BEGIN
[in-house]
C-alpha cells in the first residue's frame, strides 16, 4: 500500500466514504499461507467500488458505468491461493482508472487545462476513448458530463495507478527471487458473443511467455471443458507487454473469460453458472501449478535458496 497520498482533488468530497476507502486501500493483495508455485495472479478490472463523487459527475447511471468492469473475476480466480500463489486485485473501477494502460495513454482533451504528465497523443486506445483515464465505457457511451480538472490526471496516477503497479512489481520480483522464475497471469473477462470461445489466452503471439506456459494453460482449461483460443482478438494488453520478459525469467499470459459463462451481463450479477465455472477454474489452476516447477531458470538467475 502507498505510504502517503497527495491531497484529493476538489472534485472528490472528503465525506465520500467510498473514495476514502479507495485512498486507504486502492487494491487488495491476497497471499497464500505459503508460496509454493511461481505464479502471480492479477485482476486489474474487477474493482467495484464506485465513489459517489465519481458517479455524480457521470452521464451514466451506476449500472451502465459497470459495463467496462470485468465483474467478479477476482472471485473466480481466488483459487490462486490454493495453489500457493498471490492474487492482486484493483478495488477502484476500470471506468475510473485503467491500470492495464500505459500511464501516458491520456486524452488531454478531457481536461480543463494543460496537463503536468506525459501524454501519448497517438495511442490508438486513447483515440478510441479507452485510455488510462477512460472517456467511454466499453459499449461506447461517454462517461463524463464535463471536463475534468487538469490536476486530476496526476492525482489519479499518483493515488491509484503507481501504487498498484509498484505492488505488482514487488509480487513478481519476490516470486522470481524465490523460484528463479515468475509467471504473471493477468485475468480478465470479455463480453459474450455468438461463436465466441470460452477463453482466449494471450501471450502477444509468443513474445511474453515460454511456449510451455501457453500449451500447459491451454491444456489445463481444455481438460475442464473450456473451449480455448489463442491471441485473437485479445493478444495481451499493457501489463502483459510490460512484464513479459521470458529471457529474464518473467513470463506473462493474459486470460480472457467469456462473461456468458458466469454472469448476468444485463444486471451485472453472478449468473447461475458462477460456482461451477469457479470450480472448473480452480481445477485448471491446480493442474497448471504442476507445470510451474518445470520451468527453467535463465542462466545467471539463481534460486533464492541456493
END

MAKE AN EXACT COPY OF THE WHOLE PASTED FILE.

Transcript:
[in-house]
C-alpha cells in the first residue's frame, strides 16, 4: 500500500466514504499461507467500488458505468491461493482508472487545462476513448458530463495507478527471487458473443511467455471443458507487454473469460453458472501449478535458496 497520498482533488468530497476507502486501500493483495508455485495472479478490472463523487459527475447511471468492469473475476480466480500463489486485485473501477494502460495513454482533451504528465497523443486506445483515464465505457457511451480538472490526471496516477503497479512489481520480483522464475497471469473477462470461445489466452503471439506456459494453460482449461483460443482478438494488453520478459525469467499470459459463462451481463450479477465455472477454474489452476516447477531458470538467475 502507498505510504502517503497527495491531497484529493476538489472534485472528490472528503465525506465520500467510498473514495476514502479507495485512498486507504486502492487494491487488495491476497497471499497464500505459503508460496509454493511461481505464479502471480492479477485482476486489474474487477474493482467495484464506485465513489459517489465519481458517479455524480457521470452521464451514466451506476449500472451502465459497470459495463467496462470485468465483474467478479477476482472471485473466480481466488483459487490462486490454493495453489500457493498471490492474487492482486484493483478495488477502484476500470471506468475510473485503467491500470492495464500505459500511464501516458491520456486524452488531454478531457481536461480543463494543460496537463503536468506525459501524454501519448497517438495511442490508438486513447483515440478510441479507452485510455488510462477512460472517456467511454466499453459499449461506447461517454462517461463524463464535463471536463475534468487538469490536476486530476496526476492525482489519479499518483493515488491509484503507481501504487498498484509498484505492488505488482514487488509480487513478481519476490516470486522470481524465490523460484528463479515468475509467471504473471493477468485475468480478465470479455463480453459474450455468438461463436465466441470460452477463453482466449494471450501471450502477444509468443513474445511474453515460454511456449510451455501457453500449451500447459491451454491444456489445463481444455481438460475442464473450456473451449480455448489463442491471441485473437485479445493478444495481451499493457501489463502483459510490460512484464513479459521470458529471457529474464518473467513470463506473462493474459486470460480472457467469456462473461456468458458466469454472469448476468444485463444486471451485472453472478449468473447461475458462477460456482461451477469457479470450480472448473480452480481445477485448471491446480493442474497448471504442476507445470510451474518445470520451468527453467535463465542462466545467471539463481534460486533464492541456493